On the afternoon of June 16, 1944, the respondent reported to the chief of police at the police department in the municipal

building, and received from the chief his, respondent's, police equipment, which included his police badge and hat piece, signifying that he was a member of the Ridgefield Park Police Force. The respondent then took his oath of office, as required by law (R.S. 40:46-19, 41:1-1), before the village clerk, Elwood G. Hoyt, to "perform all the duties of the office of patrolman of the Village of Ridgefield Park."

In addition to the statutory requirement concerning the oath of office, the village ordinance establishing the police department provides that every member thereof shall, before entering upon the performance of his duties, take and subscribe to an oath of office, which oath shall be filed with the village clerk. This was done on the afternoon of June 16, 1944, as above stated.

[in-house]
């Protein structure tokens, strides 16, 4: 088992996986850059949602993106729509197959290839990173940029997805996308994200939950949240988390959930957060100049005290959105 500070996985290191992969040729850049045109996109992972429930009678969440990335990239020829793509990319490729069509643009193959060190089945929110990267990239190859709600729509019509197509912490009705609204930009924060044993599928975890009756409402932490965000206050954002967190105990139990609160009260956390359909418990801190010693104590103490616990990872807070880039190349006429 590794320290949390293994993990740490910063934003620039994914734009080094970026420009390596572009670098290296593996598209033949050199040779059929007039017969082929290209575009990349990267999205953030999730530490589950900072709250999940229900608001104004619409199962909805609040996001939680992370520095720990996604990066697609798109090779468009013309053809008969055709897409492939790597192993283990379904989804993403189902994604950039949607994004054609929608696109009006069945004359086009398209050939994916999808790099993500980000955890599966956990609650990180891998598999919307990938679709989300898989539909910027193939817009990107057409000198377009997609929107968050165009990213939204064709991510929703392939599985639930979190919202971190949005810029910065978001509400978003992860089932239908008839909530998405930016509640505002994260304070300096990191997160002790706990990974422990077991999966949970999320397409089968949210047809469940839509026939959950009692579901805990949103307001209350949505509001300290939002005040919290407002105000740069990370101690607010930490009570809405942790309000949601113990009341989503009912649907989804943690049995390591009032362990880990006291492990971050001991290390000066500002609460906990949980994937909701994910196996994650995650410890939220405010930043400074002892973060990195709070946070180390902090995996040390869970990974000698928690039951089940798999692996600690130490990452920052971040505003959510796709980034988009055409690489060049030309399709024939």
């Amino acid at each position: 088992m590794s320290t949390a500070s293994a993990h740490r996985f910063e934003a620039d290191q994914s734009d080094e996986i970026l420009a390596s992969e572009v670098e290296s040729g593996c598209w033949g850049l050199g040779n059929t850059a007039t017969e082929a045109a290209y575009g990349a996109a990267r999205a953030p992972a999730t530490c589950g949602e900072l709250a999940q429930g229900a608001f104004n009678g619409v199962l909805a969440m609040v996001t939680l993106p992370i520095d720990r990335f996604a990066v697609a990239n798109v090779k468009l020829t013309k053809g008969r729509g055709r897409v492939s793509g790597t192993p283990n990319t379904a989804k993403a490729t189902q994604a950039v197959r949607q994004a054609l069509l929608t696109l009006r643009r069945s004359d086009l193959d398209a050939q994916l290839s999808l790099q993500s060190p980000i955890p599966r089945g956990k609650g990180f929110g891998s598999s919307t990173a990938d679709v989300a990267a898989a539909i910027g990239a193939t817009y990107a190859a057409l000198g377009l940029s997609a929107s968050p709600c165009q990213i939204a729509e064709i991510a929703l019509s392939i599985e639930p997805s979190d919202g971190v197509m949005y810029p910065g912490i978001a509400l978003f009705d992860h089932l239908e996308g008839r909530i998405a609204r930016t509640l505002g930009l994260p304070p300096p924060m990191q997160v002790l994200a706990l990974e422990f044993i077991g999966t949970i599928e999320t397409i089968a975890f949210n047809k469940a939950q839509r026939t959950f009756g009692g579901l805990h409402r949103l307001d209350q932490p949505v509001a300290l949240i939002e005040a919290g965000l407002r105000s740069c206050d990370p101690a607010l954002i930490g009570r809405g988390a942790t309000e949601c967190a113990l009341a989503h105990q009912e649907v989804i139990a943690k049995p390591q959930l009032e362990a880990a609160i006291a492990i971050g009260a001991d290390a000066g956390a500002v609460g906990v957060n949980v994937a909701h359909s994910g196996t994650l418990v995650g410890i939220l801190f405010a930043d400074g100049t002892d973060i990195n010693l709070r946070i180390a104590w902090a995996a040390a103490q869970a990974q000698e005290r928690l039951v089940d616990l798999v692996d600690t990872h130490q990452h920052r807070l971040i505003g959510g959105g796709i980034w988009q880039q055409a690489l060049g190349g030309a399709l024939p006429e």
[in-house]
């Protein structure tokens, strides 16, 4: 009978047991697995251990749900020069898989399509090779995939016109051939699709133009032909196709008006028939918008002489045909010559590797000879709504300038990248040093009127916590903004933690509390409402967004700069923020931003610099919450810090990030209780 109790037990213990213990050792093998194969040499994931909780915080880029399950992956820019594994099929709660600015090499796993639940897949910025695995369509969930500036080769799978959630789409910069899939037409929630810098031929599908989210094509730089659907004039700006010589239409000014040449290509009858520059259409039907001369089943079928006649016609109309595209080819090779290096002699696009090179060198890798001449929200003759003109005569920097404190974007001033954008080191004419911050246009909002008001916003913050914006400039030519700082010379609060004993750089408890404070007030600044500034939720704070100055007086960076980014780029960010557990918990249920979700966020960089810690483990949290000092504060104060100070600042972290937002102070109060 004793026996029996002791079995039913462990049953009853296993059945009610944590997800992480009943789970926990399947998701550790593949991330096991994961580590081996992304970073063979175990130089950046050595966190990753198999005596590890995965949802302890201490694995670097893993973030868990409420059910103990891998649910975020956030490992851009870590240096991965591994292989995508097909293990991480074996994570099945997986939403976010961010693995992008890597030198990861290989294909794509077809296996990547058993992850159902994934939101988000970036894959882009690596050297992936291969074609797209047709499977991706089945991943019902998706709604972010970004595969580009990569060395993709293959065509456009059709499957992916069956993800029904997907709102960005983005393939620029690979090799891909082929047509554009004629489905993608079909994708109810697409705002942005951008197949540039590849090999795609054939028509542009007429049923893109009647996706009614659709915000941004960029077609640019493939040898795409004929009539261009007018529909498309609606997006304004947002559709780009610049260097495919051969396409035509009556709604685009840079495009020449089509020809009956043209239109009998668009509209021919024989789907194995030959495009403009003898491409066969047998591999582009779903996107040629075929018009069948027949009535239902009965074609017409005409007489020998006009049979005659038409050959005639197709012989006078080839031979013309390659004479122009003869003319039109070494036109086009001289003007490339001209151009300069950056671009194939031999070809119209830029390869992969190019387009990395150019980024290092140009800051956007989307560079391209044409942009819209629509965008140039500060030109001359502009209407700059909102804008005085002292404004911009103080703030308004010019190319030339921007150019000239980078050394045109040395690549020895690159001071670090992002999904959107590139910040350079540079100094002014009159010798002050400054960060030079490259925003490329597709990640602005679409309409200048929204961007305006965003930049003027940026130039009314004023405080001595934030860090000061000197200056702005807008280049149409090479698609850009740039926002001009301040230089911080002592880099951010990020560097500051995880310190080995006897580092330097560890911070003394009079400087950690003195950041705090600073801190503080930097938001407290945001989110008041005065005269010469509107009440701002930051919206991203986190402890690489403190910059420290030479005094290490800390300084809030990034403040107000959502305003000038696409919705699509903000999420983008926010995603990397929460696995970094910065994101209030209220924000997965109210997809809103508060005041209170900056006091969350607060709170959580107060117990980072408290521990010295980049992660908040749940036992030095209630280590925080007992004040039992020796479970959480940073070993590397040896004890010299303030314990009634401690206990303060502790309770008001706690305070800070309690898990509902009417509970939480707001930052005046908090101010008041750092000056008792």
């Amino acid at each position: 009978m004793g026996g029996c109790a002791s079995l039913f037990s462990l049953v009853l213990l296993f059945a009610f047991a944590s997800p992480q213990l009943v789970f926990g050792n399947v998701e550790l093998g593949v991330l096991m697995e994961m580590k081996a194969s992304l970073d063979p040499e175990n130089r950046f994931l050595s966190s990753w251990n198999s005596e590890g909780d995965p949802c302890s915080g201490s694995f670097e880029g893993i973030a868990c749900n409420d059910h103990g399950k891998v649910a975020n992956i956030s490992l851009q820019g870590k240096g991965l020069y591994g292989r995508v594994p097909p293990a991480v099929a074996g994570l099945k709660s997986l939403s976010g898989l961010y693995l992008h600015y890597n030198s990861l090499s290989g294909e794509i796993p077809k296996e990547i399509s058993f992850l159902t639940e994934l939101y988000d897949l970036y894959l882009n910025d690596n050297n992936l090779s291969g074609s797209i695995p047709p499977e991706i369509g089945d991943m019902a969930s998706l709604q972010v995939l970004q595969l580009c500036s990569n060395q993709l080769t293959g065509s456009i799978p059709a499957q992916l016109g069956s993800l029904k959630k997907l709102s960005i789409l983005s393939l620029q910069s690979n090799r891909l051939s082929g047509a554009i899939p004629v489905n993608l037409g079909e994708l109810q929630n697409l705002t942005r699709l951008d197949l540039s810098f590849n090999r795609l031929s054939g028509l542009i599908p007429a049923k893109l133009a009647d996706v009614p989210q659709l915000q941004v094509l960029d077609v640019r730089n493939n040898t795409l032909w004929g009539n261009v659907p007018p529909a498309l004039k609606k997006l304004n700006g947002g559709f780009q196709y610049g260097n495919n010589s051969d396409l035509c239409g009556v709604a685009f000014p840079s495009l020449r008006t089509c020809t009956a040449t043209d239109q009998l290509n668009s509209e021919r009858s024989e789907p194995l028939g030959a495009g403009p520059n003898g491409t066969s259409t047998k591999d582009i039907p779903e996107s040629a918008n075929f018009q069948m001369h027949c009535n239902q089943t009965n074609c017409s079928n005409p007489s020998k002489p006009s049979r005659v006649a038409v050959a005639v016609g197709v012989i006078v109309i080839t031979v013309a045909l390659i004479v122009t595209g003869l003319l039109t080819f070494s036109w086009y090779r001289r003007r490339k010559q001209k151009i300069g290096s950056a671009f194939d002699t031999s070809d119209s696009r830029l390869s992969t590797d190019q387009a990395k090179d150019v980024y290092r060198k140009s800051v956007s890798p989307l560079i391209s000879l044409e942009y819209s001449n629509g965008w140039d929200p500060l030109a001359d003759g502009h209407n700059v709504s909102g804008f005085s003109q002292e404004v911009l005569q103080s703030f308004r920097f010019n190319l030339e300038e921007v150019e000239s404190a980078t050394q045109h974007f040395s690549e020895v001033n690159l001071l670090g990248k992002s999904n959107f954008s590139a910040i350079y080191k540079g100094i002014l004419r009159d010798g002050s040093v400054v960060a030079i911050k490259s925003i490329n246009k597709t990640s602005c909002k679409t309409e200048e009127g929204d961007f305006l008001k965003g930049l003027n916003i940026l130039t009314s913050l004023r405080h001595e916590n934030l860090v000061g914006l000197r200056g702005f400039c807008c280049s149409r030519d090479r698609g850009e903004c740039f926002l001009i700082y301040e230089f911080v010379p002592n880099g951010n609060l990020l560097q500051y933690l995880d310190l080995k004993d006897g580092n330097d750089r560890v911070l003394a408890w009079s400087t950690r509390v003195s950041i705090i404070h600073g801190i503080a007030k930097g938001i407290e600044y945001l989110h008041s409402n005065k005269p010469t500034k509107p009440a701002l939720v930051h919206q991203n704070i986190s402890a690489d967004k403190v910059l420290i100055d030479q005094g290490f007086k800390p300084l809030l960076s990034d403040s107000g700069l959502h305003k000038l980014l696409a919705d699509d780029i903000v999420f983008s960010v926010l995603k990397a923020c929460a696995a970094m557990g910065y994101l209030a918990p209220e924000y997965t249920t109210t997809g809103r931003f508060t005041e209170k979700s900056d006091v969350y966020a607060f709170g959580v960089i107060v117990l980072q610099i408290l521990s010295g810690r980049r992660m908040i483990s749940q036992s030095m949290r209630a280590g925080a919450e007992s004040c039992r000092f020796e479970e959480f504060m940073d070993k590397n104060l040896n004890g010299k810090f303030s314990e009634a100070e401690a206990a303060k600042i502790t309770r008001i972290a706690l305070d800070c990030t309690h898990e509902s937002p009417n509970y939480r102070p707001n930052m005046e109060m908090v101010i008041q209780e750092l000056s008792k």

After the oath of office was administered, the chief of police told respondent to report for duty at 6:50 o'clock that evening. Pursuant to instructions, at 6:50 P.M., on June 16, 1944, the respondent reported at police headquarters for duty. He was dressed in the regular uniform of a Ridgefield Park policeman, and wore a policeman's badge and full equipment. The chief of police detailed him to patrol, on foot, the Main Street business district of Ridgefield Park, and respondent immediately proceeded to carry out this police assignment. At 8 o'clock that same evening, Sergeant Booth of the Ridgefield Park police force ordered the respondent, who was then performing his assigned duty as a policeman, to report at the mayor's office in the municipal building. In response to that order, respondent went to the office of the village clerk, which was next to the mayor's office. In the presence of the chief of ...